Wow, that's powerful. Well thanks to them. And you just hit on so many of the things that so many of the entrepreneurs in the social space have to kind of walk through all of those doorways, but those relationships, if done well, really conserve you during the lifecycle of your business. It's great you gave them a shout out. Let's go back to you. I ... In the beginning, you said you are making the bags, and sourcing the materials from Haiti. I have a feeling that has something to do with the original, how this was all originally inspired. Can you take us there? What's going on in through your connection with Haiti?
Yeah, totally. In the beginning, the idea was how we could make a better bag? The majority of the bag, there just wasn't like as much, I guess transparency around how they were made, and who worked on them, and kind of what was happening, where the materials were coming from. We thought it would be great to tell that story, actually empower people that are traveling, while still supporting dignified income opportunities with the same product. There were a lot of forces that were happening. I mean my background coming into this, I work in banking, so I was working investment management. I got my MBA around 2014, basically was sitting in class and kind of thinking about, "How can all these different forces be happening as far as billions of plastic bottles are being thrown away every year." And at the same time know vinyl from billboard advertising was basically being thrown away because the industry was growing.
It just made more sense for us to figure out a way that we could combine those two elements that were usually a problem, and then at the end of the day making a new product altogether from scratch.
Romy: Who's we?
Hamilton: Yeah, so right now we have a small team. It's a team of four. We have two full timers, two interns. In the beginning, it was really myself, my wife, and basically, that was it. Now we're actually expanding so we have some help in different areas to give us a little bit of relief. We're basically still very lean, still kind of getting things going. From there it's just been building the team.
Well, that's great, that's great. How did you connect in with Haiti than?
Hamilton: Yeah, so we got connected to Haiti through our partnership with Thread International. Thread International is a certified B corporation. What they do is they go to some of the poorest countries in the world, and they basically help create jobs through buying plastic. It starts basically on the landfill level, so one of the largest landfills in the Caribbean, the Truscont Landfill is basically like the first mile of the supply chain. From there, you're able to basically create entrepreneurship right there on the spot because you have so many different families that come from basically all over, from all types of backgrounds, but they're able to sell plastic, and they can earn gourde, which is the Haitian currency. And then from there, they can immediately go buy soup, or they can go provide for their families.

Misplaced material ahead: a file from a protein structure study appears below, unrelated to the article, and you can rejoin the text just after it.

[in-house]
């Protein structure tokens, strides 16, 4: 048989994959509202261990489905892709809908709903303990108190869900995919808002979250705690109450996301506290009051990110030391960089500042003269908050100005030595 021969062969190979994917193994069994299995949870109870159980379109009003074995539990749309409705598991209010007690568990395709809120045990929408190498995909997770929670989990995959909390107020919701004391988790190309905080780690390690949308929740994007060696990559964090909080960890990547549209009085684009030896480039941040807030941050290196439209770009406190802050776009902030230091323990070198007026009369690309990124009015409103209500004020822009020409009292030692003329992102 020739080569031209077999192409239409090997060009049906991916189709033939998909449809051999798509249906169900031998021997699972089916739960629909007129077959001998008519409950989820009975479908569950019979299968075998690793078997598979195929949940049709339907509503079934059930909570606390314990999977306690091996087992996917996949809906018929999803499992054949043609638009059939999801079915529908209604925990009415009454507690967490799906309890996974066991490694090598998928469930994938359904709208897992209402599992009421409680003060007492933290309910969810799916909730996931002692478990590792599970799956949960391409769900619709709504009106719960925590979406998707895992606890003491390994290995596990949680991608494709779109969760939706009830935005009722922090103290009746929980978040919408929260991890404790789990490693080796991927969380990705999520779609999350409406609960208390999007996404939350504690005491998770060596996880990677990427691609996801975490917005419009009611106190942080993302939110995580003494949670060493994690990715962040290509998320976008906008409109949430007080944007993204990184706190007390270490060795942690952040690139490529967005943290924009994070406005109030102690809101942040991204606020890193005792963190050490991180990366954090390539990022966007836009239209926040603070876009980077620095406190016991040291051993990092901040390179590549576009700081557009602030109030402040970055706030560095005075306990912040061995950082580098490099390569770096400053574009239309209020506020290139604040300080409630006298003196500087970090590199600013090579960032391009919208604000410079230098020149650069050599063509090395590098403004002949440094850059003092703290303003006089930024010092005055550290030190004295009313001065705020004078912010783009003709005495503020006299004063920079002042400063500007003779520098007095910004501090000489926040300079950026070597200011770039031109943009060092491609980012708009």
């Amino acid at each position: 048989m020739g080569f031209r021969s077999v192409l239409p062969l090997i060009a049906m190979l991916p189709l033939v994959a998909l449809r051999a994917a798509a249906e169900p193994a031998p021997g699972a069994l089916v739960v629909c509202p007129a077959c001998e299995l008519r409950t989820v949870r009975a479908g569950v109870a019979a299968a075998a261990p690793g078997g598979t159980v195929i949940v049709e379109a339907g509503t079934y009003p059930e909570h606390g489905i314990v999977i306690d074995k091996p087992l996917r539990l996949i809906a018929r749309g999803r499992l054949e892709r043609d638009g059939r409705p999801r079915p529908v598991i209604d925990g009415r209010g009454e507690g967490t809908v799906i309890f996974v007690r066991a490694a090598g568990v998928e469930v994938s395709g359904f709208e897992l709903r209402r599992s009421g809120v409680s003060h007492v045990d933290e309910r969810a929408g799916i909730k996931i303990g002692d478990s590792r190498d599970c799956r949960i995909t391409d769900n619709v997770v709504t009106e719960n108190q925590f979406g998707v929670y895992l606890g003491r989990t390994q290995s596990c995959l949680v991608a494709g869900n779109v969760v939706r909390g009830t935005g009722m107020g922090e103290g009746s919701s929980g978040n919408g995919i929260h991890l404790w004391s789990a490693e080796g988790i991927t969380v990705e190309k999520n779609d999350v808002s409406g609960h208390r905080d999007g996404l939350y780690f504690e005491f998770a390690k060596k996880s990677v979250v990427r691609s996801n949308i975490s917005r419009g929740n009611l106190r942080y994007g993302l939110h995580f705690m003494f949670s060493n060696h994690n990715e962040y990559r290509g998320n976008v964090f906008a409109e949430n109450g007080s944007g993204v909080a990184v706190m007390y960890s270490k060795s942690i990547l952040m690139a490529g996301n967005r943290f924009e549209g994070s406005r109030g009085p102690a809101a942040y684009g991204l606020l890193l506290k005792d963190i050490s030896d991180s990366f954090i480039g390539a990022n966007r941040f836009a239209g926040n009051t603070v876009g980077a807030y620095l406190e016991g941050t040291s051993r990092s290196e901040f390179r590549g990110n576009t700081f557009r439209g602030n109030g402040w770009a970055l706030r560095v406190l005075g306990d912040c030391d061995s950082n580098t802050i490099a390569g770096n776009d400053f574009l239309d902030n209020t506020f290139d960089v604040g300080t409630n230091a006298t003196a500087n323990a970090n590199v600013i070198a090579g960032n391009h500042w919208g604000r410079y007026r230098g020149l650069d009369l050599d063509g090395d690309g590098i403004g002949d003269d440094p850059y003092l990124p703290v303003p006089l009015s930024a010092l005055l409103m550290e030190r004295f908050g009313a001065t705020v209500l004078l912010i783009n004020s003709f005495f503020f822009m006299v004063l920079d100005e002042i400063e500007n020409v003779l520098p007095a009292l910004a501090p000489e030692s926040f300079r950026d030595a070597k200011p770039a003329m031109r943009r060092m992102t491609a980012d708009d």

Then from there, the plastic is processed at a local recycling center. Recycling centers than are able to sell that to Thread, and then Thread is basically packaging it into a yarn. The yarn is processed in the states. The states from there, they're basically selling it to us. Then we cut and sew it with our billboard vinyl. Our billboard vinyl, we source that locally, and we source it out of Haiti. After an advertisement is kind of done running, it'll go out of service. There's tens of thousands of outdoor advertisements that are going up basically every year. We figure that it would be better to repurpose them or up-cycle them, and then make a creative and unique product that basically won't be the same as the very next product. We were able to combine that.
Then, we sent it back to Haiti so that it could be cut and sewn in a factory. Our factory is not too far from Porter Prince, and basically, it started with about 20 employees, and now they've grown to over 100 employees. I think they still had expansion goals, so they'll probably expand another 20%. We recently just got back from Haiti, and had a chance to kind of walk the full kind of supply chain from the first mile, to the cut and sew factory, and then after that, it comes back here to us in the states. Then when customers go to our website, HamiltonPerkins.com, then we ship it to them directly to their door.
Wow. Thanks for walking us through that. We have so many questions that came in about supply chain when you're trying to address fair trade and create jobs in other parts of the country and the world. I think sometimes ...
Romy: I think sometimes folks get a little too hung up on, "Where are the jobs being created?" I have one of these philosophies of like, "If you can help somebody be self-sustainable with their family by giving them a way to make an income, I think sometimes we got just to understand that whether it's here or somewhere else, it's good." Like it's good.